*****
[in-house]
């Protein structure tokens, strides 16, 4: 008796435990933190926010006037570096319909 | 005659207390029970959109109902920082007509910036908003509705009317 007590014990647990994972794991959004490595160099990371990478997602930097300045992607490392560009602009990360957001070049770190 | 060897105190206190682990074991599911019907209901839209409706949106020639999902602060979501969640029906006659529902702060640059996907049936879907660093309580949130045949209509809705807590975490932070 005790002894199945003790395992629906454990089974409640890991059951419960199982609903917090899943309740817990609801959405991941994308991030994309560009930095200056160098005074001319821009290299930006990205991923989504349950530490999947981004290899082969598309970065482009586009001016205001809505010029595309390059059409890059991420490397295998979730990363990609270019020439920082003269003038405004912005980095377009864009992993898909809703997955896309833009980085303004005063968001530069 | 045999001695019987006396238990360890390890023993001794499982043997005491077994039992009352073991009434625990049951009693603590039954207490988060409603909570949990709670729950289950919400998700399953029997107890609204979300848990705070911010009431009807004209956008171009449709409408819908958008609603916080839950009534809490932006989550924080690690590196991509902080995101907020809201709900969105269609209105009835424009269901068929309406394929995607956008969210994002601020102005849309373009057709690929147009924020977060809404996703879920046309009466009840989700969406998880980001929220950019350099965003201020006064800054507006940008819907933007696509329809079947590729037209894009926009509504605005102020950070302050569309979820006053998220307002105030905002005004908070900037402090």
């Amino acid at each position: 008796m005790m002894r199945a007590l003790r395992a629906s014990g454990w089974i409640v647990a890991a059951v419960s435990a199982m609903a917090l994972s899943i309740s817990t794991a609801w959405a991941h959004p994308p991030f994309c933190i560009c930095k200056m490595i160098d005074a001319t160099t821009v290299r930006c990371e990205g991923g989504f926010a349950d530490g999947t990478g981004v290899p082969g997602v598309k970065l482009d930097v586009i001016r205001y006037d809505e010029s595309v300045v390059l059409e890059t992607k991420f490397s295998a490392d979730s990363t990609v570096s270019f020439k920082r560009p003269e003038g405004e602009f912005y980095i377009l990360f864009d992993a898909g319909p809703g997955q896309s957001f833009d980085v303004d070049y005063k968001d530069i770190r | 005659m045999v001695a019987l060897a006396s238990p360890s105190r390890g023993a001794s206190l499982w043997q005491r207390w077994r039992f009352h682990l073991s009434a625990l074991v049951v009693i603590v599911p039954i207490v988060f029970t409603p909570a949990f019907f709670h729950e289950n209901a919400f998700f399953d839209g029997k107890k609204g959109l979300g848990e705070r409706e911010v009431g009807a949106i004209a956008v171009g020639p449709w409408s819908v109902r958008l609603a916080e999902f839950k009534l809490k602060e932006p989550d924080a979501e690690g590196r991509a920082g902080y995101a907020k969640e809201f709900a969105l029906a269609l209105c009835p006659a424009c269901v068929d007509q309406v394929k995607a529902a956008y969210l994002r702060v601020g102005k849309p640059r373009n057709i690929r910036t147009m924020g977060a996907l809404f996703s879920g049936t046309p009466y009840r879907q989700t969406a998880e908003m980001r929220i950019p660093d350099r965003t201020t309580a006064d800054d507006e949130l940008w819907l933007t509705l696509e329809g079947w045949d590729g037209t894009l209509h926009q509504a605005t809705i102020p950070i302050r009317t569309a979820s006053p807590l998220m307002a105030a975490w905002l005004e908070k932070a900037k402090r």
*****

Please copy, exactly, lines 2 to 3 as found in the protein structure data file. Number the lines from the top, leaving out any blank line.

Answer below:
């Protein structure tokens, strides 16, 4: 008796435990933190926010006037570096319909 | 005659207390029970959109109902920082007509910036908003509705009317 007590014990647990994972794991959004490595160099990371990478997602930097300045992607490392560009602009990360957001070049770190 | 060897105190206190682990074991599911019907209901839209409706949106020639999902602060979501969640029906006659529902702060640059996907049936879907660093309580949130045949209509809705807590975490932070 005790002894199945003790395992629906454990089974409640890991059951419960199982609903917090899943309740817990609801959405991941994308991030994309560009930095200056160098005074001319821009290299930006990205991923989504349950530490999947981004290899082969598309970065482009586009001016205001809505010029595309390059059409890059991420490397295998979730990363990609270019020439920082003269003038405004912005980095377009864009992993898909809703997955896309833009980085303004005063968001530069 | 045999001695019987006396238990360890390890023993001794499982043997005491077994039992009352073991009434625990049951009693603590039954207490988060409603909570949990709670729950289950919400998700399953029997107890609204979300848990705070911010009431009807004209956008171009449709409408819908958008609603916080839950009534809490932006989550924080690690590196991509902080995101907020809201709900969105269609209105009835424009269901068929309406394929995607956008969210994002601020102005849309373009057709690929147009924020977060809404996703879920046309009466009840989700969406998880980001929220950019350099965003201020006064800054507006940008819907933007696509329809079947590729037209894009926009509504605005102020950070302050569309979820006053998220307002105030905002005004908070900037402090």
């Amino acid at each position: 008796m005790m002894r199945a007590l003790r395992a629906s014990g454990w089974i409640v647990a890991a059951v419960s435990a199982m609903a917090l994972s899943i309740s817990t794991a609801w959405a991941h959004p994308p991030f994309c933190i560009c930095k200056m490595i160098d005074a001319t160099t821009v290299r930006c990371e990205g991923g989504f926010a349950d530490g999947t990478g981004v290899p082969g997602v598309k970065l482009d930097v586009i001016r205001y006037d809505e010029s595309v300045v390059l059409e890059t992607k991420f490397s295998a490392d979730s990363t990609v570096s270019f020439k920082r560009p003269e003038g405004e602009f912005y980095i377009l990360f864009d992993a898909g319909p809703g997955q896309s957001f833009d980085v303004d070049y005063k968001d530069i770190r | 005659m045999v001695a019987l060897a006396s238990p360890s105190r390890g023993a001794s206190l499982w043997q005491r207390w077994r039992f009352h682990l073991s009434a625990l074991v049951v009693i603590v599911p039954i207490v988060f029970t409603p909570a949990f019907f709670h729950e289950n209901a919400f998700f399953d839209g029997k107890k609204g959109l979300g848990e705070r409706e911010v009431g009807a949106i004209a956008v171009g020639p449709w409408s819908v109902r958008l609603a916080e999902f839950k009534l809490k602060e932006p989550d924080a979501e690690g590196r991509a920082g902080y995101a907020k969640e809201f709900a969105l029906a269609l209105c009835p006659a424009c269901v068929d007509q309406v394929k995607a529902a956008y969210l994002r702060v601020g102005k849309p640059r373009n057709i690929r910036t147009m924020g977060a996907l809404f996703s879920g049936t046309p009466y009840r879907q989700t969406a998880e908003m980001r929220i950019p660093d350099r965003t201020t309580a006064d800054d507006e949130l940008w819907l933007t509705l696509e329809g079947w045949d590729g037209t894009l209509h926009q509504a605005t809705i102020p950070i302050r009317t569309a979820s006053p807590l998220m307002a105030a975490w905002l005004e908070k932070a900037k402090r």